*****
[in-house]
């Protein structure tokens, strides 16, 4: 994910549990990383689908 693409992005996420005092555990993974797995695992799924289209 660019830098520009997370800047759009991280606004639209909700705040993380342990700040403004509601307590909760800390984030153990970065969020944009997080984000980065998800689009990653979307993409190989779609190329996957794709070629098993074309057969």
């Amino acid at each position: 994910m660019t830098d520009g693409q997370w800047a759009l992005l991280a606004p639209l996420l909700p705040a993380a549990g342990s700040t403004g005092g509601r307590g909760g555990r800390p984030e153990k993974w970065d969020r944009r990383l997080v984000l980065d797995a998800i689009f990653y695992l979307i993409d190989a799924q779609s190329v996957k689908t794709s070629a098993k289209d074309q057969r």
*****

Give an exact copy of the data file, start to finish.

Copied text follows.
[in-house]
């Protein structure tokens, strides 16, 4: 994910549990990383689908 693409992005996420005092555990993974797995695992799924289209 660019830098520009997370800047759009991280606004639209909700705040993380342990700040403004509601307590909760800390984030153990970065969020944009997080984000980065998800689009990653979307993409190989779609190329996957794709070629098993074309057969």
């Amino acid at each position: 994910m660019t830098d520009g693409q997370w800047a759009l992005l991280a606004p639209l996420l909700p705040a993380a549990g342990s700040t403004g005092g509601r307590g909760g555990r800390p984030e153990k993974w970065d969020r944009r990383l997080v984000l980065d797995a998800i689009f990653y695992l979307i993409d190989a799924q779609s190329v996957k689908t794709s070629a098993k289209d074309q057969r």